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7 Types of Experience You Need to Launch a Consulting Business

 

Launching and managing your own consulting business is a dream for millions of people. As a business, it’s relatively easy to start; because you’ll be selling your personal expertise, you probably won’t need much in terms of an initial office, nor will you have many overhead expenses. On top of that, you’ll have complete control over how your business runs, dictating your own hours, your own clients, and how you approach consulting.

However, you need significant experience before you can expect a consulting business to be successful—and not just in your field of choice.

The Necessary Experience

Make sure you have experience in these areas, at a minimum, before you draft a business plan for your company:

  1. Industry or departmental specialty. For starters, you’ll need experience in whichever industry or department you’re trying to target. For example, it’s hard to land a client for your marketing consulting business if you’ve never worked in marketing before. This is important to demonstrate your authority and expertise to new clients, but is also valuable for networking purposes. Starting a consulting business with a large network of contacts can help you earn initial clients and build momentum for your brand.
  2. Project management. Much of your consulting time will be spent managing projects in one context or another; for example, you might need to plan and launch a new advertising campaign with your client, or you might simply take on projects for your own firm. Direct project management experience is ideal, but you can also earn your credentials here by becoming PMP (project management professional) certified.
  3. Time management. Time management is essential for an effective consultant. You’ll likely bill clients by the hour, which means the hours you spend with your client need to be concise and efficient; they’ll be watching you to make sure they’re getting their money’s worth. As a business owner, you also need to be able to manage your administrative hours. Your day should be meticulously scheduled so you can accomplish all your goals without getting distracted be lesser priorities.
  4. Communication. You’ll employ your communication skills at every stage of your consulting approach. You’ll need to communicate effectively, confidently, and concisely if you want to be taken seriously and get your message across at the same time. Drafting your initial inquiry, preparing a presentation, providing direction and insights, and following up with reporting are all important here. If you’re hard to understand or if you waste too much time, people won’t want to work with you.
  5. Sales. Unless you plan on hiring sales staff, you’ll need to have some kind of experience in sales. If you take the direct approach, you’ll be networking, reaching out to cold leads, and investigating other leads to pitch your services. If you’re not capable of closing deals, you won’t be able to generate much revenue. The only real alternative is to base your business entirely on referrals (which can take a long time to develop) or focus more heavily on marketing and inbound leads.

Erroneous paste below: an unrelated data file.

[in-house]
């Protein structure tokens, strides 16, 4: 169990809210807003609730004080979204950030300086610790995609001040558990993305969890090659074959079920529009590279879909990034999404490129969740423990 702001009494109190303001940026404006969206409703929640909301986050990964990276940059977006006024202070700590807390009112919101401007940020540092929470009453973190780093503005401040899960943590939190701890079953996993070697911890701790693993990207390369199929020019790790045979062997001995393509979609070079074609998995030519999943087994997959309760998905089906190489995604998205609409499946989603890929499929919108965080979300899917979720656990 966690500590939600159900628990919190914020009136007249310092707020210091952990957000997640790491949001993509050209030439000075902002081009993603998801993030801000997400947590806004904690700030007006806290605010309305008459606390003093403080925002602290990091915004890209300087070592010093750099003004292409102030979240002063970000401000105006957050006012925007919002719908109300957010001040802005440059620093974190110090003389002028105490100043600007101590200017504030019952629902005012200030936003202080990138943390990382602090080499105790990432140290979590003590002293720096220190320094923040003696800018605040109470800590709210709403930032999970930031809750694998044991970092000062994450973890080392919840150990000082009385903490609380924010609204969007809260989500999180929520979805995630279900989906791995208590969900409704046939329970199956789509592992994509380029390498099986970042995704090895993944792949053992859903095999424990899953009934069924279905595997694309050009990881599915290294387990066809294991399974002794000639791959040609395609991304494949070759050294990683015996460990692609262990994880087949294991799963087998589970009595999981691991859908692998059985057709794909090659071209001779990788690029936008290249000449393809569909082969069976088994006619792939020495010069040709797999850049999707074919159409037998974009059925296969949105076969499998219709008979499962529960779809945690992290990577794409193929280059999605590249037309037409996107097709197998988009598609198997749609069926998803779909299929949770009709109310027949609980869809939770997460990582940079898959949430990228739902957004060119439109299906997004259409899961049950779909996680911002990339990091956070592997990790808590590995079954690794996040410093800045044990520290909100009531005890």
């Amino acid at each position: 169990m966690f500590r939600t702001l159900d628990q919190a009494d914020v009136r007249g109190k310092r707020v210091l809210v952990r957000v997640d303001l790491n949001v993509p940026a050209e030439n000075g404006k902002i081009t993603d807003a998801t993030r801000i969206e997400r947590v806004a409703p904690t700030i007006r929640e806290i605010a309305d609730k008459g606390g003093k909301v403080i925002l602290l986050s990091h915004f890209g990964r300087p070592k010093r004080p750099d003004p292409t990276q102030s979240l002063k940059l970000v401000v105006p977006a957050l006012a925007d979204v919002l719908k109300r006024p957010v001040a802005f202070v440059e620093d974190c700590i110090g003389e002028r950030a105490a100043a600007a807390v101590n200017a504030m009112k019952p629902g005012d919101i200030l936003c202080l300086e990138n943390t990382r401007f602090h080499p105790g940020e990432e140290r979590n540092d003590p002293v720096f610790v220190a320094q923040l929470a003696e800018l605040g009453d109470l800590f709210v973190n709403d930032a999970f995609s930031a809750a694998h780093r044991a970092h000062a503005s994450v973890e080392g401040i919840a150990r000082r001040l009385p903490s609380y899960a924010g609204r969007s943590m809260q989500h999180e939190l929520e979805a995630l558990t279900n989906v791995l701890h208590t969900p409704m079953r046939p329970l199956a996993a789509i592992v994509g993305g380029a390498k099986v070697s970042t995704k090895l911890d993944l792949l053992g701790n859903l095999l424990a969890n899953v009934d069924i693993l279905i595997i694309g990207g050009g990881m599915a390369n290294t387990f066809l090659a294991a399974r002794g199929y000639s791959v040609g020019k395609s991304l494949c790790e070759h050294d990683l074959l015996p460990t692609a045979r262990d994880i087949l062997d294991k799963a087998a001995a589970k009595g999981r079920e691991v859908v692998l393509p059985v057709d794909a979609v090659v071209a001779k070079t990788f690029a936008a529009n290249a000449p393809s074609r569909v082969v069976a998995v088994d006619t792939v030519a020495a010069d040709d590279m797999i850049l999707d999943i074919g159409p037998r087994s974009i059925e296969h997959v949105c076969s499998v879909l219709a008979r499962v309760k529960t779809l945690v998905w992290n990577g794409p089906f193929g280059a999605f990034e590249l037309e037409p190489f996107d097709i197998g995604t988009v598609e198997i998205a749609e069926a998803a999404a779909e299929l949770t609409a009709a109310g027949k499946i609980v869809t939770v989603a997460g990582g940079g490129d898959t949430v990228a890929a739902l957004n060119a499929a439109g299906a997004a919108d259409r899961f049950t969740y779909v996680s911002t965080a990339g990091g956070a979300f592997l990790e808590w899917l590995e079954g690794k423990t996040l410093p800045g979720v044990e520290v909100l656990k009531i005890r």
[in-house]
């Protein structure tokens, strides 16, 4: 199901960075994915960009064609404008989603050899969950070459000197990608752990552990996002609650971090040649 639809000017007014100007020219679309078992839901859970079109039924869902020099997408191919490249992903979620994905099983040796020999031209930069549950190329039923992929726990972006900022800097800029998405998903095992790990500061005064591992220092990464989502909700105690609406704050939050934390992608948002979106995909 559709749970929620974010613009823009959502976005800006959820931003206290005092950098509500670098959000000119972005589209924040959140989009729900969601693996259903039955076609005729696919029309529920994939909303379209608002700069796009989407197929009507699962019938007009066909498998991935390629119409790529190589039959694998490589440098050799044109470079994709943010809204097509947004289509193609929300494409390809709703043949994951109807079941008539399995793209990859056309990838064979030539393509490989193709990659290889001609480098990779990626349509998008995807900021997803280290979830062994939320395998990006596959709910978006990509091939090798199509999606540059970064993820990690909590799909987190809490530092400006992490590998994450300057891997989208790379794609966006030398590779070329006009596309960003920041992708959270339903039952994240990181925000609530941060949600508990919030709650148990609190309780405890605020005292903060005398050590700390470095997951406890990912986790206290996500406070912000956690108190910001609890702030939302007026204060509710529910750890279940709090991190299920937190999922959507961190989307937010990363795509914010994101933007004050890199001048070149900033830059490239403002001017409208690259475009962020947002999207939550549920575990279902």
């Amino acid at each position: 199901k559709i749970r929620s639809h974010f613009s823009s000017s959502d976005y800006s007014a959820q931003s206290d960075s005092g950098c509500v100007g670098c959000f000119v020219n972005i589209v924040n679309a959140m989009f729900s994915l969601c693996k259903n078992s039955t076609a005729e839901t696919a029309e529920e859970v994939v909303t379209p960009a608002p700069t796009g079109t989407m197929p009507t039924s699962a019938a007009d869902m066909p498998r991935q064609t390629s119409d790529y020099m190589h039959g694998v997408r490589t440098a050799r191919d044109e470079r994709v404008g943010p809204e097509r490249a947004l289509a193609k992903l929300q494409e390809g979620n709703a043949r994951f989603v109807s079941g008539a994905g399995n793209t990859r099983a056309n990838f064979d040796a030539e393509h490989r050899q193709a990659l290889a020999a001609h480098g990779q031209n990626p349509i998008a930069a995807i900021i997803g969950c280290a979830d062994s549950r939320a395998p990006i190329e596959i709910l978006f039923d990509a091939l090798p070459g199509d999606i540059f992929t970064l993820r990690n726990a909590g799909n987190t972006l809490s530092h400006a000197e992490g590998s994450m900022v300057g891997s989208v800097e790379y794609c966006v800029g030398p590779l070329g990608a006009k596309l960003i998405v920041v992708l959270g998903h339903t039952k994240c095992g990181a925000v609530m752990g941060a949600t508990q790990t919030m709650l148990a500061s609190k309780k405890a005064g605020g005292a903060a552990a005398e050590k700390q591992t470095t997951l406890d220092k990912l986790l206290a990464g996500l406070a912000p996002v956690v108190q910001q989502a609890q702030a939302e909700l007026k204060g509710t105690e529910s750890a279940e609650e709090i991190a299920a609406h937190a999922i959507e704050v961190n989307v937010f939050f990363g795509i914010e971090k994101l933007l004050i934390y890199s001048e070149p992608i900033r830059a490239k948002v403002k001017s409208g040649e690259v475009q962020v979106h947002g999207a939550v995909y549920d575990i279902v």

6. Negotiation. Negotiation is a major category of skills you’ll need, and you’ll be forced to employ them in multiple ways, depending on the nature of your firm. For starters, you’ll need to negotiate deals with your new clients; how you position yourself and what you offer will determine whether you close deals and how much revenue you generate from each deal. You may also need to negotiate with vendors on your client’s behalf to get better prices, or negotiate with contractors to get a better deal for yourself.
  7. Public speaking. Your role may also demand some degree of public speaking. In some cases, you’ll need to give a presentation to a client (or their staff). In others, you’ll need to speak in front of a board so the company can determine whether or not to enlist your service. Even if you won’t be speaking to clients directly, public speaking can be a valuable marketing opportunity for your firm as you develop the perceived authority of your personal brand.

The Importance of Differentiation

You also need to have some way of differentiating yourself if you’re going to be successful. There are hundreds of thousands of consultants currently operating, and likely thousands of consultants already competing for your ideal customers. If you want to be visible to those customers, and if you want to land more sales, you need something distinctive to separate you from the pack. Depending on your strengths, that could mean highlighting a different area of expertise, reducing your prices, or targeting a different demographic. As long as you have something to get an edge over the competition, you’ll have a good chance of being successful.

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